Senate Will Only Nominate a PM in Event of Deadlock, Lawmakers Say

Yingluck Shinawatra on Aug. 5, 2011, thanks her party members moments after majority of the parliament voted her as Thailand’s 28th Prime Minister. In the new charter, the Senate will also have a say in selecting a Prime Minister. Photo: Matichon

BANGKOK — The Senate under the new constitution will have the authority to nominate its own candidates for prime minister only if the upper and lower houses fail to choose one, leading members of the current parliament said.

The clarification came in response to media reports in the past week that the lawmakers were interpreting the referendum’s second question to mean the Senate, whose members would be appointed by the military junta, can make its own nominations at the outset without consulting the elected parliament.

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“I really don’t know how the news came about,” said National Legislative Assembly member Taweesak Sutkwatin, who complained he was misquoted by several media outlets on the matter.


According to his colleague Jate Sirataranont, who sits on the assembly commission for interpreting the new charter, the next upper and lower houses will jointly vote for a new prime minister, which requires two-thirs of votes to pass.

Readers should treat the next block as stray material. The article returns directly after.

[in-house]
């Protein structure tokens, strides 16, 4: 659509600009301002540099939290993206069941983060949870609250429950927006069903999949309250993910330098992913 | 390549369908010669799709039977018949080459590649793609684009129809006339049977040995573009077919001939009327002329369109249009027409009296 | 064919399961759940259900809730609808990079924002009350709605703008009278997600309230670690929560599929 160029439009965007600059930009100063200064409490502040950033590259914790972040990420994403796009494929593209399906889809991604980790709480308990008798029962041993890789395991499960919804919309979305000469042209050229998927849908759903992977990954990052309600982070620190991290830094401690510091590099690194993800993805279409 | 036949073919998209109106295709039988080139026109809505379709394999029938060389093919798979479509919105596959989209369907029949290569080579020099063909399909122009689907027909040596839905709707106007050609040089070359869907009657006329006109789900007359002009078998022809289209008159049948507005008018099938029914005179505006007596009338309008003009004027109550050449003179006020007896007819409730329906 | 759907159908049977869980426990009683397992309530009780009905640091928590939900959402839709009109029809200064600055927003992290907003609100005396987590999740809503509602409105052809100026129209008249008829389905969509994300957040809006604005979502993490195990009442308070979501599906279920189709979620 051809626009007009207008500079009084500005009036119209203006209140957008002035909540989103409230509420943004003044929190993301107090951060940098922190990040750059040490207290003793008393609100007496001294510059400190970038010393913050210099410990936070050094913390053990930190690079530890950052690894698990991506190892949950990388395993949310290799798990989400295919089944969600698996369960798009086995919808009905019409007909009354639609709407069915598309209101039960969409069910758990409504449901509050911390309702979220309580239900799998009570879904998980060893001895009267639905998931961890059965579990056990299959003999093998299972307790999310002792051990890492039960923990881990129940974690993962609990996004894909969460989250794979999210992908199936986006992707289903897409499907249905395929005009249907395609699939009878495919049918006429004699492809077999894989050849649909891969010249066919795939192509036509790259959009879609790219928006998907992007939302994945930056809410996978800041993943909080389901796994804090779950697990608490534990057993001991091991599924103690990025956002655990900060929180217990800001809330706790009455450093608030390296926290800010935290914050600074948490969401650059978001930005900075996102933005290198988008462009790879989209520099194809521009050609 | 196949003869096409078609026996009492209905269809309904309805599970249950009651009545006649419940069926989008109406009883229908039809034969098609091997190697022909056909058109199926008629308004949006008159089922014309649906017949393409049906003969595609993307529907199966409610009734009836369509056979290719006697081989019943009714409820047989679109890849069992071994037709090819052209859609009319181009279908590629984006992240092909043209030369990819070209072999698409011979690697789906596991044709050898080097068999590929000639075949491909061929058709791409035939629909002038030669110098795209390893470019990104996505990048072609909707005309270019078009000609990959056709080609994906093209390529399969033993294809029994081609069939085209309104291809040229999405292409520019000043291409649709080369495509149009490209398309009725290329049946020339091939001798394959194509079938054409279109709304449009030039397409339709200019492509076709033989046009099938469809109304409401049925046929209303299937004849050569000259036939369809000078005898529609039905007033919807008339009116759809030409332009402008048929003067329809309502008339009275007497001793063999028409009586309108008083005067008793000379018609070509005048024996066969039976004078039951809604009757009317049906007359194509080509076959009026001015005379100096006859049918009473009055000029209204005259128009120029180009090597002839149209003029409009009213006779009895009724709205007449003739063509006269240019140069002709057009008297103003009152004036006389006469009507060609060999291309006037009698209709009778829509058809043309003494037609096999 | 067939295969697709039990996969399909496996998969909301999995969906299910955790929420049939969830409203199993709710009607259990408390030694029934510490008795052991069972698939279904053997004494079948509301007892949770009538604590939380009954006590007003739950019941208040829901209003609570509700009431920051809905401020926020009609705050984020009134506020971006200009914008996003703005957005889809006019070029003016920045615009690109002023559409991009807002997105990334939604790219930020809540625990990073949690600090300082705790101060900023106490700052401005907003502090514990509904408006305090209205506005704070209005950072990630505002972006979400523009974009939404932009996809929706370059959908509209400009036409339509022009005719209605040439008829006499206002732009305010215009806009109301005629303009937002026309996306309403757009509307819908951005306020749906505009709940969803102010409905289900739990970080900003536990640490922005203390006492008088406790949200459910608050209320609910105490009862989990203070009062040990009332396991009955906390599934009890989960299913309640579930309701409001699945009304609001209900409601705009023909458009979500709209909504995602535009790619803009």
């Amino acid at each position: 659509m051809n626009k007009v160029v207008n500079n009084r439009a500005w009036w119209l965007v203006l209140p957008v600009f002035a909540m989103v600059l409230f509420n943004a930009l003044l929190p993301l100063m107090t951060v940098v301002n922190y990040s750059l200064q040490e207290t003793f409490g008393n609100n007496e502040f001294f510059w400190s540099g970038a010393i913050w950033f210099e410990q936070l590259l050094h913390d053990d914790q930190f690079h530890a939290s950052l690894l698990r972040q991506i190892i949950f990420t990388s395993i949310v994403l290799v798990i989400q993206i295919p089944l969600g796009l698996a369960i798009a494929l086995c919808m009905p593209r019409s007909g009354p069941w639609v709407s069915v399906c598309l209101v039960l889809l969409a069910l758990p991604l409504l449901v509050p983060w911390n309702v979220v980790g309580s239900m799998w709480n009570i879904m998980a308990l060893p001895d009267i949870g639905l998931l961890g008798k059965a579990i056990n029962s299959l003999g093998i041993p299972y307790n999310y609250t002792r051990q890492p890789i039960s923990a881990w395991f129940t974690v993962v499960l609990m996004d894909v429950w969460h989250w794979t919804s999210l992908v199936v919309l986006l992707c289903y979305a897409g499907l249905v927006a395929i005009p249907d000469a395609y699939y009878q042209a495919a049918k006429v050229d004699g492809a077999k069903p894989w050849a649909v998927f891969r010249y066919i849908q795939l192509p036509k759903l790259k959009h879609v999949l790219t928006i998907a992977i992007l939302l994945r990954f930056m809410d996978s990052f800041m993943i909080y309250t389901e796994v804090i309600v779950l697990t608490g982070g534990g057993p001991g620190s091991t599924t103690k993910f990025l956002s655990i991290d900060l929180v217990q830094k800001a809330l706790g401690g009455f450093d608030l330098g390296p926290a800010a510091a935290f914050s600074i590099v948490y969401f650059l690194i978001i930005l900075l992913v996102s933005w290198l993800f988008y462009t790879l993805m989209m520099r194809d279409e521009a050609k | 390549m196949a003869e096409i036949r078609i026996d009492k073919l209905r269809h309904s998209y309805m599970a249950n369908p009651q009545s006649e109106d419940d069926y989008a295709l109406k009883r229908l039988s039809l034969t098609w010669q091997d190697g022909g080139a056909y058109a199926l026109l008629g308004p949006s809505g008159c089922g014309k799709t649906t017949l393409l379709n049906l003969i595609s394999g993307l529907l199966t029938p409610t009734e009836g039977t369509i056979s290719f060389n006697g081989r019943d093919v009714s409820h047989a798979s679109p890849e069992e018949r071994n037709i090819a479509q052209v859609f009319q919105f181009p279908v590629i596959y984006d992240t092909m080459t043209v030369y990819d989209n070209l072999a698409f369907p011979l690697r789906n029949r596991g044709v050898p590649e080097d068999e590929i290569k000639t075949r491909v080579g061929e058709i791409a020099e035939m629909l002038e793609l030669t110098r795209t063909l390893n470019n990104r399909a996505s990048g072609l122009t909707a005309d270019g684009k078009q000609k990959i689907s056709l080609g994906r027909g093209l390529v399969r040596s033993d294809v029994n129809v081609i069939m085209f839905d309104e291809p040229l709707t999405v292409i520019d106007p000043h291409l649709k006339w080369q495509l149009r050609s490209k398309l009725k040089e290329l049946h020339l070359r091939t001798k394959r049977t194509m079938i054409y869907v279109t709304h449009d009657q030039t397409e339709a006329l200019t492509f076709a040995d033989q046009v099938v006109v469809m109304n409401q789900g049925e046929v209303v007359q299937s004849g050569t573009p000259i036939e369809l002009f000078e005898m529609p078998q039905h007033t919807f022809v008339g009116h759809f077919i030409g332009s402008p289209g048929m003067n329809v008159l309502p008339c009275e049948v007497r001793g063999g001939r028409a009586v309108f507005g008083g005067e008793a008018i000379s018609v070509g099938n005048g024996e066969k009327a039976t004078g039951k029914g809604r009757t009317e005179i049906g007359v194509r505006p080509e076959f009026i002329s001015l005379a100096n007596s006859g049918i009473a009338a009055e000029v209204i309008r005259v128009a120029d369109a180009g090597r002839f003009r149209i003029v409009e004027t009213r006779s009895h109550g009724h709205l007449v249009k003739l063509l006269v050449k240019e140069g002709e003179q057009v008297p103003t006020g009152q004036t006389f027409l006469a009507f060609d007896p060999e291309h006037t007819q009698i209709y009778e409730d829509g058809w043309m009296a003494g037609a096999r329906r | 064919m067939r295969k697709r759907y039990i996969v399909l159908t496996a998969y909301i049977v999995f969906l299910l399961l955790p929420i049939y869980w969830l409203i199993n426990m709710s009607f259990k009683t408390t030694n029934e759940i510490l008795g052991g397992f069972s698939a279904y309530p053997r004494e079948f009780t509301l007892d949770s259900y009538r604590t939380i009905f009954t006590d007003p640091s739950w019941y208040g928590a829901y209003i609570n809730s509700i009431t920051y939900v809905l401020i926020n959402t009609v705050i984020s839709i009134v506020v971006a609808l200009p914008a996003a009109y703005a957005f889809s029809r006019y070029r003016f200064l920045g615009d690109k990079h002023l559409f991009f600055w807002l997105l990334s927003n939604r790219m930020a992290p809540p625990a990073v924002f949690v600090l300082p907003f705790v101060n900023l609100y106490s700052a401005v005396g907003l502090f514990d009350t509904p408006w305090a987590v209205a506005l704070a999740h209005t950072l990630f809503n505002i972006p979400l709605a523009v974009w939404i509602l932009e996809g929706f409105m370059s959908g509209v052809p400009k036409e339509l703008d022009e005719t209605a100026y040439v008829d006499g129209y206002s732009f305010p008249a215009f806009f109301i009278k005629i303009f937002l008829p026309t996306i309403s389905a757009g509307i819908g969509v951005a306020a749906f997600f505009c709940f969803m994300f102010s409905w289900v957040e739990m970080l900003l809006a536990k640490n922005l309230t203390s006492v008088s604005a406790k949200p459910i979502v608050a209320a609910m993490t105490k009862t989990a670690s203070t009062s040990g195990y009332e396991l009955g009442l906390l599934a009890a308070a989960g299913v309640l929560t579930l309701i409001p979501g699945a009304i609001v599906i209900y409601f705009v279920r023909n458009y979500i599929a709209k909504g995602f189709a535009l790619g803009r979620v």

“We agreed that only MPs should have the right to nominate Prime Minister candidate in the first round,” Jate of the National Legislative Assembly, or NLA, said by telephone Tuesday.

In Thailand’s previous charter, which was dissolved when the junta seized power in May 2014, only Members of Parliament voted for a Prime Minister, and the Senate was not involved. The previous charter also required the Prime Minister to be a Member of the Parliament, while the new charter does not.

If no majority has been reached, then the Senate would have the right to nominate its own list of candidate for the top job and offer it for another round of vote, Jate said.

He said this is in perfect alignment with second questions approved by voters in the Aug. 7 referendum, which asks them whether they consent to the possibility of the Senate working with the Parliament to appoint a non-MP as Prime Minister.

Previous media reports quote Jate and Taweesak as saying that the referendum question meant that the Senate can bypass the elected Parliament and nominate its own Prime Minister candidate right away.

“I think there’s a movement trying to distort us and the NCPO, making it sounds as if the NLA have made such proposal,” Jate said, referring to the junta’s National Council for Peace and Order.

He added that the assembly will stage a news conference on Aug. 28 to clarify the matter once and for all.


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